Dr Mary D King at Department of Neurology, Children's University Hospital, Temple Street, Dublin 1, Ireland. E-mail: firstname.lastname@example.org
Guanidinoacetate methyltransferase (GAMT) deficiency is a disorder of creatine biosynthesis, characterized by early-onset learning disability and epilepsy in most affected children. Severe expressive language delay is a constant feature even in the mildest clinical phenotypes. We report the clinical, biochemical, imaging, and treatment data of two female siblings (18y and 13y) with an unusual phenotype of GAMT deficiency. The oldest sibling had subacute onset of a movement disorder at age 17 years, later than has been previously reported. The younger sibling had better language skills than previously described in this disorder. After treatment with creatine, arginine restriction and ornithine-supplemented diet, seizure severity and movement disorder were reduced but cognition did not improve. This report confirms that GAMT deficiency, a heterogeneous, potentially treatable disorder, detected by increased levels of guanidinoacetate in body fluids (e.g. plasma or urine) or by an abnormal creatine peak on magnetic resonance spectroscopy, should be considered in patients of any age with unexplained, apparently static learning disability and epilepsy.
Cerebral creatine deficiency syndromes include two autosomal recessive disorders of creatine synthesis, arginine:glycine amidinotransferase (AGAT) deficiency and guanidinoacetate methyltransferase (GAMT) deficiency, and one X-linked disorder of creatine transport.1 GAMT deficiency is the most common disorder of creatine synthesis.2 The diagnosis is made by finding accumulation of guanidinoacetate (GAA) in body fluids (GAA being the substrate to the deficient enzyme GAMT), absence of a creatine peak on magnetic resonance spectroscopy (MRS), impaired GAMT activity in lymphoblasts and fibroblasts, and mutations in the GAMT gene on chromosome 19. Serum creatinine may be low or normal.3 Early-onset learning disability* and epilepsy are constant features. Movement disorder, seen in 50% of patients, presents before 12 years.1,2,4 Severe expressive language delay is a major feature, with affected children unable to speak more than 10 words.1,2,4–7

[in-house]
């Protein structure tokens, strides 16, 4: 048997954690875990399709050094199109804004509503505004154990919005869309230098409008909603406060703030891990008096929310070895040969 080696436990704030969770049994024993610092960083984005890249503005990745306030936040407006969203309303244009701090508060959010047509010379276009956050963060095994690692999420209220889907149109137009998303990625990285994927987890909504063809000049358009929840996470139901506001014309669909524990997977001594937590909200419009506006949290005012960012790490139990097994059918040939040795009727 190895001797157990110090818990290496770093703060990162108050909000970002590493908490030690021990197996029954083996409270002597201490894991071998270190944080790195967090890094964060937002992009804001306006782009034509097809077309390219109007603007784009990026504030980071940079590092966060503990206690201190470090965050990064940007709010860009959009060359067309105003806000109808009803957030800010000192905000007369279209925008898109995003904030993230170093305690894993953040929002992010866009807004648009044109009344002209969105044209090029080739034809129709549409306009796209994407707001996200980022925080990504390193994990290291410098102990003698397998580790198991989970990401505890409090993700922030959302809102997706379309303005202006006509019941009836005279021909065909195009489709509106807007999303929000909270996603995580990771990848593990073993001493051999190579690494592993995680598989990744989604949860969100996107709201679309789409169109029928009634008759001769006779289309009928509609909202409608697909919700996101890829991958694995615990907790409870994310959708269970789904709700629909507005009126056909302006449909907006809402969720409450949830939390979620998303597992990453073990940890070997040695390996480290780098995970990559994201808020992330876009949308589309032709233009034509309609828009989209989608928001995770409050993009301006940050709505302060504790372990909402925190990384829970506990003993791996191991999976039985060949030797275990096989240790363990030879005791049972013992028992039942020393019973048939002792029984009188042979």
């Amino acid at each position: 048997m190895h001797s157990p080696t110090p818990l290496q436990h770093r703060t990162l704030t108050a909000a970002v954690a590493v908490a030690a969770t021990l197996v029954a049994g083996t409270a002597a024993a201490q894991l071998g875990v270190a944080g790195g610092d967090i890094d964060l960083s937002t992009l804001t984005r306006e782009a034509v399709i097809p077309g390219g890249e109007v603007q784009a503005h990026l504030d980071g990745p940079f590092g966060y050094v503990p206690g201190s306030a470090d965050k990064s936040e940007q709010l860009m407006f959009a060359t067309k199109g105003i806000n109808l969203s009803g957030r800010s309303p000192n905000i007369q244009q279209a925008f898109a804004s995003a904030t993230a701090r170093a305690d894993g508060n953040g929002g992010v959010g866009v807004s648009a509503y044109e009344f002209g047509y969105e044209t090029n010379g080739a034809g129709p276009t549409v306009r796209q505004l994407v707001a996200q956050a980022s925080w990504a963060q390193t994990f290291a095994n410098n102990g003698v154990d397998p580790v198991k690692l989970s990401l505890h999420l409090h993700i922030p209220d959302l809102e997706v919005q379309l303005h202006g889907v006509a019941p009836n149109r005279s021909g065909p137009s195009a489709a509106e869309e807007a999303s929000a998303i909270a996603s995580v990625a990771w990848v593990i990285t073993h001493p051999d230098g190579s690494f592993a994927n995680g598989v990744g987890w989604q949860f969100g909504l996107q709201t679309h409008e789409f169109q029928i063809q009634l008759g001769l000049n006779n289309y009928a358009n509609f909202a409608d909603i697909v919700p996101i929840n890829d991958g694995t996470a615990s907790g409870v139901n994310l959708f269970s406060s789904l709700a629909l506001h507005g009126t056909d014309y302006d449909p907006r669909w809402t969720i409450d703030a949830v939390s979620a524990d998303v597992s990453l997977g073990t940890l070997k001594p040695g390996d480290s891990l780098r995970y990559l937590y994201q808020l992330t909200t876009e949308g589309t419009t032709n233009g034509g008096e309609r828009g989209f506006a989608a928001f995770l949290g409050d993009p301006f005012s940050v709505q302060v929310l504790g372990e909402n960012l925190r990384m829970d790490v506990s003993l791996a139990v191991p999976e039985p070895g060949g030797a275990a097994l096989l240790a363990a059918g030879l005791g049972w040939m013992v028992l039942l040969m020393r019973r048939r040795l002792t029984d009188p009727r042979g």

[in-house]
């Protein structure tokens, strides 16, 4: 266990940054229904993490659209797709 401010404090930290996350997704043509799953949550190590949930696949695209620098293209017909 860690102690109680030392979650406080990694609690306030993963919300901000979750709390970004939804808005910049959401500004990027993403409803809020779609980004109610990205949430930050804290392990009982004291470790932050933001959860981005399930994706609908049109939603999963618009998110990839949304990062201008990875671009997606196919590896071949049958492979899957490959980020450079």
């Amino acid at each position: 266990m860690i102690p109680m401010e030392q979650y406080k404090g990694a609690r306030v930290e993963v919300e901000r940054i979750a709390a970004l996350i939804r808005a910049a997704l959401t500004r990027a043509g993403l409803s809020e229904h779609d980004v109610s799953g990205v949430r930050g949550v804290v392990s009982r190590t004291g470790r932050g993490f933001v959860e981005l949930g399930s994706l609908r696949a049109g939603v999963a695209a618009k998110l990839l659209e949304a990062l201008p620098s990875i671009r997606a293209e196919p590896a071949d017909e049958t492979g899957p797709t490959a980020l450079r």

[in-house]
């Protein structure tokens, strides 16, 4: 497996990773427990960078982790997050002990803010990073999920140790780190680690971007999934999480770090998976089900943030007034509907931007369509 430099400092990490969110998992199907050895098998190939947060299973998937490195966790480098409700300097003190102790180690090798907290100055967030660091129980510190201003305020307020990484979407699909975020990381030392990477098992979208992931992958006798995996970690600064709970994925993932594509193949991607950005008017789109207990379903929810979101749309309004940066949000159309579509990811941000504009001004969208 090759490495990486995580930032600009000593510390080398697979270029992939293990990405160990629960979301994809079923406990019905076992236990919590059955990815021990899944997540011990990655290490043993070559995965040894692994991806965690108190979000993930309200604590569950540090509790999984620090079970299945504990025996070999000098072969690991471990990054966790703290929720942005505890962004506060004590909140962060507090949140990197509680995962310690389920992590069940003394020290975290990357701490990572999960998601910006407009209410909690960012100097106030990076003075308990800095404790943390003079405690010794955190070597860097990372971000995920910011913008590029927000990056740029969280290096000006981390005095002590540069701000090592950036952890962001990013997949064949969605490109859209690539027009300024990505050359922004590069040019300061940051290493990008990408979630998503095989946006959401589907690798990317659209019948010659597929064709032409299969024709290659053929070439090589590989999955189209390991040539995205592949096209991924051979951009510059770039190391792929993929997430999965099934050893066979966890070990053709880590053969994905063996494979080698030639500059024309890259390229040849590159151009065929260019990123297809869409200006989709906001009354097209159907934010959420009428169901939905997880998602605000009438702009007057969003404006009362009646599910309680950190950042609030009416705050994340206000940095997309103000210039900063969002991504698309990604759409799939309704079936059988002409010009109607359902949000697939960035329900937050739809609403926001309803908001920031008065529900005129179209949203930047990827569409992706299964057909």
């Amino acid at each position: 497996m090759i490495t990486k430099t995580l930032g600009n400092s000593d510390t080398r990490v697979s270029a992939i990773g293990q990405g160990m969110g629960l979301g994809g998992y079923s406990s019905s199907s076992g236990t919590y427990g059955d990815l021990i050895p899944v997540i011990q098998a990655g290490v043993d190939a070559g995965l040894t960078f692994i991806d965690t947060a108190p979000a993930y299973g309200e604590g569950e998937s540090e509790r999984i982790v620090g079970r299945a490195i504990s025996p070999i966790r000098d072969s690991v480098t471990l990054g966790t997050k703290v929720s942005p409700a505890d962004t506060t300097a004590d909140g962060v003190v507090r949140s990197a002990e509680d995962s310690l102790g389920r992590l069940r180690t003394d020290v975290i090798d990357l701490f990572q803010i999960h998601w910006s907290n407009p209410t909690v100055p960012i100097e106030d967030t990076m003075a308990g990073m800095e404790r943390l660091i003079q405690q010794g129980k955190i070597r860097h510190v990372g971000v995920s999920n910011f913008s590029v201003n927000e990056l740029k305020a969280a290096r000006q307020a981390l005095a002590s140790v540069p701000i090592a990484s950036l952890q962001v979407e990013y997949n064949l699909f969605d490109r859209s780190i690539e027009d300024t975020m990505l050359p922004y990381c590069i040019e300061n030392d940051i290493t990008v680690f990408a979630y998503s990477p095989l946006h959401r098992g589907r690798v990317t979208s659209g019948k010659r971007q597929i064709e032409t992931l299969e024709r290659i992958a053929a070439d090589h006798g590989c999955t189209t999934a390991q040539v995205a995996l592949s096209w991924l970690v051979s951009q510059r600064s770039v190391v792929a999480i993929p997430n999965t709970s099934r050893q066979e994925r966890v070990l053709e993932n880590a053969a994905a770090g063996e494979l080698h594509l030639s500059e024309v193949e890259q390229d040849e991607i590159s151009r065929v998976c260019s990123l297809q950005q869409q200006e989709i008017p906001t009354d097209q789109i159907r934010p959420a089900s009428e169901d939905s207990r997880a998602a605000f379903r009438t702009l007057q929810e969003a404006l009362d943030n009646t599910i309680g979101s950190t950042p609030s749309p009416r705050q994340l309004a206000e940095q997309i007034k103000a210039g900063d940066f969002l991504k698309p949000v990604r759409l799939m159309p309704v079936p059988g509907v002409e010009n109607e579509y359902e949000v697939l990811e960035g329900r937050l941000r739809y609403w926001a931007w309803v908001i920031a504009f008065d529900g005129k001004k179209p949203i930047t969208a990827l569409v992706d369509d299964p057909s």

We report two females with GAMT deficiency and atypical clinical features, one having relatively preserved expressive language, the other with late-onset movement disorder first appearing at 17 years of age. Informed consent was obtained from the father for publication of this case report.
Two female siblings (18y and 13y) were born after an uneventful pregnancy and delivery to nonconsanguineous Irish parents. The younger female is a non-identical twin, her sibling being unaffected.
Development was normal until 1 year. The patient walked at 15 months, babbled and showed signs of nonverbal communication and symbolic play, but lost these skills between 18 months and 2 years, when seizures emerged in the form of myoclonus and staring episodes. Electroencephalography (EEG) showed generalized spike and slow wave (3Hz) activity. Computed tomographic brain scan, karyotype, ammonia, lactate, carnitine, acylcarnitine, amino acids and urine organic acids were normal. Serum creatinine was 9 to 16mmol/l (normal range 20−50mmol/l).
Seizures were resistant to multiple drugs but controlled at 5 years by sodium valproate and vigabatrin. At 15 years she had severe learning disability with autistic features and impulsive behaviour. Her expressive speech was limited to fewer than 10 words. She demonstrated independence in mobility and daily self-help skills, and could follow simple commands.
At 17 years a slowing of mobility was noted, followed by twisting movements of the head and grimacing. She displayed mood change in the form of bouts of anxiety and agitation. A drug effect was considered as she was on risperidone, sodium valproate, and vigabatrin. The movements became ballistic and dystonic, affecting the face, neck, and limbs and leading to a flexed posture.
Magnetic resonance imaging (MRI) at 17 years showed increased signal in the globus pallidus bilaterally (Fig. 1) and absence of a creatine peak (Fig. 1, pretreatment). Results of biochemical testing are given in Table I. GAMT enzyme activity in cultured fibroblasts was impaired (0pmol/h/mg protein, normal range 60−243pmol/h/mg protein), confirming GAMT deficiency. GAMT gene mutation analysis showed compound heterozygosity for two mutations, a known 13 nucleotide duplication on exon 2 (c.299dup13G) that results in a frameshift and a premature stop, and a novel G to A transition on exon 4 (c.403G>A) which results in the replacement of aspartic acid by asparagine at position 135 (p.Asp135Asn). This missense variation was not detected in 210 control chromosomes. Aspartic acid 135 is highly conserved in evolution and is present in almost all GAMT species, suggesting that this mutation represents the pathogenic mutation.
Table I. Biochemical characteristics of patient 1 and patient 2
Biochemical measurements were performed using stable isotope dilution gas chromatography-mass spectrometry.14 Guanidinoacetate methyltransferase (GAMT) enzyme activity was measured according to Verhoeven et al.15 DNA mutation studies of GAMT gene were done according to Caldeira Araujo et al.13
Serum guanidinoacetate (μmol/l)
0.35−1.8 (age <15y) 1.0−3.5 (age >15y)
Urine guanidinoacetate (mmol/mol creatinine)
4−220 (age <15y ) 3–78 (age >15y)
Serum creatine (μmol/l)
6–50 (age >10y)
Urine creatine (mmol/mol creatinine)
11–244 (age >12y)
Serum creatinine (μmol/l)
GAMT enzyme activity (pmol/h/mg protein)